Mexico Does Not Want to Know Anything About CLAP’s "Bad Milk"

Mexican authorities blame Venezuelan authorities for not verifying the quality of the products included in the combos for the Local Supply and Production Committee (CLAP). Even though the companies provided false information on the packaging, they wash their hands with bureaucratic technicalities and continue granting export permits. In Venezuela, no official wants to talk about it. For months, the Government of Nicolás Maduro bought and distributed among the poorest several powdered milk brands of the lowest quality.

In Mexico, they wash their hands. Although Venezuelan organizations authorized several companies to export the milk consumed by Venezuelans through the Local Supply and Production Committee (CLAP), the program that Nicolás Maduro devised to sell subsidized food to the poorest, the Mexican authorities disregard questions about the poor quality of the product and blame Venezuela for not requiring the merchandise analysis.

When Maduro's plan was taking off and becoming the only option for many Venezuelans to purchase staple foods in a hyperinflationary and shortage economy, the Federal Commission for the Protection Against Sanitary Risks (Cofepris) - the control and consumer protection agency in Mexico -, received an avalanche of applications for licenses to send milk powder to Venezuela and other of the eleven products included in the CLAP box.

In 2017, in the headquarters of Cofepris in the state of Nuevo Leon alone, a region that concentrates exporters and numerous suppliers of CLAPs, this institution approved 33 "Free Sale Export Certificates," 32 more than in 2016. Of those approved last year, 26 were aimed for milk powder, 24 of which for Deshidratados Alimenticios e Industriales (DAI), responsible for the Macleche brand, one of the most sold in the government food combos last year.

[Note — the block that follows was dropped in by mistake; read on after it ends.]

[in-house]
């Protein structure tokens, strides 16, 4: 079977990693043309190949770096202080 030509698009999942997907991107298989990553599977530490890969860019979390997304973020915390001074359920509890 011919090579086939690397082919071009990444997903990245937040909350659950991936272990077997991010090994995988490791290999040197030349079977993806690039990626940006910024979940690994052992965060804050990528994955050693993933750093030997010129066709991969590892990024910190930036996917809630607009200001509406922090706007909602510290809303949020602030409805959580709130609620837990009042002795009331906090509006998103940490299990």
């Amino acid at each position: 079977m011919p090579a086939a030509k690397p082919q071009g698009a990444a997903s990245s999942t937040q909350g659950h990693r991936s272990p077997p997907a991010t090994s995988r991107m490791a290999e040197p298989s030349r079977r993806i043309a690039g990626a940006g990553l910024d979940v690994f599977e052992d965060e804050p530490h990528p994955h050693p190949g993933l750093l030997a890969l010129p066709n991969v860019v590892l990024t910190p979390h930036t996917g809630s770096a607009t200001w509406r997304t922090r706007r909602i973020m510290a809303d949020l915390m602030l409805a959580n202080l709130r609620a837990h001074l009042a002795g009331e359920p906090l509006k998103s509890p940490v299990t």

Emilio Jacques Rivera, head of Cofepris in Nuevo León, explains that part of the job is to visit the companies to verify the information they provide. However, he admits that "sometimes, the results of an analyzed product differ just because the analysis is made with an hour or a day apart." That difference alone could explain that such a poor-quality milk has arrived in Venezuela to be consumed by the poorest.

Cofepris representatives went twice to the DAI address. April 28, 2017, was the last time, as admitted by the official. "Two samples were taken and all the results were normal," he said when interviewed by the Excélsior newspaper for this report. However, the chemical analysis of one of the MacLeche packages that came from the Port of Veracruz to that of La Guaira reveals the ineffectiveness of the controls.

Although the packaging affirms that the product contained 26 grams (0.9 oz.) of protein per 100 grams (3.5 oz), a study by the Institute of Food Science and Technology of Universidad Central de Venezuela (UCV), conducted at the request of Armando.info, showed that it barely reached to 8.79 grams (0.3 oz.) of protein. Something similar occurs with the calcium intake ?a child would need to drink almost 42 glasses to cover the daily requirement of that mineral, while an adult should take 82.6 glasses. In contrast, the sodium value reached 604 milligrams, almost doubling the amount stated on the packaging and the amount recommended by the National Nutrition Institute (INN) of Venezuela.

Blaming Venezuela

In spite of the above, the official maintains that they were compliant, as the companies requested the "Free Sale Export Certificate," which obliged to verify compliance with the Mexican labeling standards only, while Venezuela had to demand a "Product Analysis Certificate" to verify the quality of some items that are mostly exclusively packaged for the program created by Maduro.

But to date, there is no proof that the Venezuelan authorities or the intermediaries that sold the merchandise to the Venezuelan Government requested the Analysis Certificate. "The food to be exported only requires the Certificates of Free Sale," Jacques Rivera insists.